The liaison judge

 

The name and contact number of the liaison judge, the same person who was also in charge with the Tulcea Penitentiary, was posted on the wall of the supervisors’ office, next to the interior regulations. The existence and role of the liaison judge were completely unknown to the detainees. This was confirmed by the chief of the facility, who said that he had no obligation to inform detainees about the attributions of the judge, but merely to post his contact information.

 

 

Conclusions and recommendations:

 

  • The Association asks for steps to be taken so that every room may have its own lavatory;
  • APADOR-CH asks for the 5 un-renovated room to be refurbished: painted, new doors/windows, cleaned and with reorganized/modernized shower-room;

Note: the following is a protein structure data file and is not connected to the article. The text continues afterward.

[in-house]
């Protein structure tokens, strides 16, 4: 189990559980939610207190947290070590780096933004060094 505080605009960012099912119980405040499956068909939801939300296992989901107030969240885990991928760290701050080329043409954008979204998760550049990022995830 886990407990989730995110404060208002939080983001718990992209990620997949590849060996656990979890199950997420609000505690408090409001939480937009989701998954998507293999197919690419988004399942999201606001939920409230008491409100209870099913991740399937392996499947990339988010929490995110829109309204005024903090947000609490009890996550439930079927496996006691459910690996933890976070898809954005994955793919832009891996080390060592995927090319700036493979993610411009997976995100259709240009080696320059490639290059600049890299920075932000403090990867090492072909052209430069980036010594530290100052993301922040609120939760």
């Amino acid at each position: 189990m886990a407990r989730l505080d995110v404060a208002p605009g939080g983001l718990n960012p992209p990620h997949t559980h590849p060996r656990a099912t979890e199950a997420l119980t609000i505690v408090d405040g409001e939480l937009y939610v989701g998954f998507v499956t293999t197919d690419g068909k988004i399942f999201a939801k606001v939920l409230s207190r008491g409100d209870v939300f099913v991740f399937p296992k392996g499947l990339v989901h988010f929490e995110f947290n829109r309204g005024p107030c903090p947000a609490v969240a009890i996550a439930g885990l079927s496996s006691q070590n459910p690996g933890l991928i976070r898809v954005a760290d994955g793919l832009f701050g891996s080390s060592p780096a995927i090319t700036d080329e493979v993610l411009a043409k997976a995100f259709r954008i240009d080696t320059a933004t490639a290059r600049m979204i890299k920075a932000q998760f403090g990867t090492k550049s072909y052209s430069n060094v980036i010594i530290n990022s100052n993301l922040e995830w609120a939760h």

• The Association recommends the reorganization of the visitation sector, by the creation of a space that would ensure the confidentiality of meetings with lawyers and of discussions with the families;
  • The Association recommends that the place dubbed “Hairdresser’s
     should be turned into a search room, to allow for discretion during the search of new arrivals at the facility;
  • APADOR-CH asks for the budget to include the purchase of paper, envelopes and stamps, so that detainees who cannot afford them are still able to exercise their right to petition and correspondence;
  • The Association recommends for a solution to be found, together with the phone operator, to ensure the necessary phone cards; otherwise, another operator should be contacted and a new phone contract should be signed, in order to observe the right of detainees to make phone calls.

   

 

Other conclusions and recommendations have been included in the report.

 

 

Nicoleta Popescu                                                                  Adelina Boboşatu